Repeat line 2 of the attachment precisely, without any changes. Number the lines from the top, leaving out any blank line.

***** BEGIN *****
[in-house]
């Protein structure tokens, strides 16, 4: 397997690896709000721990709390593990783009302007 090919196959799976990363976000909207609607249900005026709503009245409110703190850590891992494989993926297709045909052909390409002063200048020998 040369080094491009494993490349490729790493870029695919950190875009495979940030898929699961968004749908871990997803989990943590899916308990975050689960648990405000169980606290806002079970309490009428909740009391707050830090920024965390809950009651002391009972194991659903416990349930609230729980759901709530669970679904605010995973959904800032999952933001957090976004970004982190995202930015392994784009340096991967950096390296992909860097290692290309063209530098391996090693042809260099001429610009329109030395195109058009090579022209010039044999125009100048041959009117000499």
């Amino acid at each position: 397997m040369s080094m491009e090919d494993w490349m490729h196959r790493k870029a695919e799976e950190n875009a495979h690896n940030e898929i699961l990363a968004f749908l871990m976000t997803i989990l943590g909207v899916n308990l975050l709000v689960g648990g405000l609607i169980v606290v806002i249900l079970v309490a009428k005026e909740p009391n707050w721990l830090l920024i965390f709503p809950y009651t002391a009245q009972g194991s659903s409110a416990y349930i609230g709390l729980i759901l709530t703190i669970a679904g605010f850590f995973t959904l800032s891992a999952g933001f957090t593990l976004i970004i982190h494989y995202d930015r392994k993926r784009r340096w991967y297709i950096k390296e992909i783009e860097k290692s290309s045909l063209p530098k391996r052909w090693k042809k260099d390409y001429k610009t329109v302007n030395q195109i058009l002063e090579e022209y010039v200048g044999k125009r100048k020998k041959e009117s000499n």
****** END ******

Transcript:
């Protein structure tokens, strides 16, 4: 397997690896709000721990709390593990783009302007 090919196959799976990363976000909207609607249900005026709503009245409110703190850590891992494989993926297709045909052909390409002063200048020998 040369080094491009494993490349490729790493870029695919950190875009495979940030898929699961968004749908871990997803989990943590899916308990975050689960648990405000169980606290806002079970309490009428909740009391707050830090920024965390809950009651002391009972194991659903416990349930609230729980759901709530669970679904605010995973959904800032999952933001957090976004970004982190995202930015392994784009340096991967950096390296992909860097290692290309063209530098391996090693042809260099001429610009329109030395195109058009090579022209010039044999125009100048041959009117000499």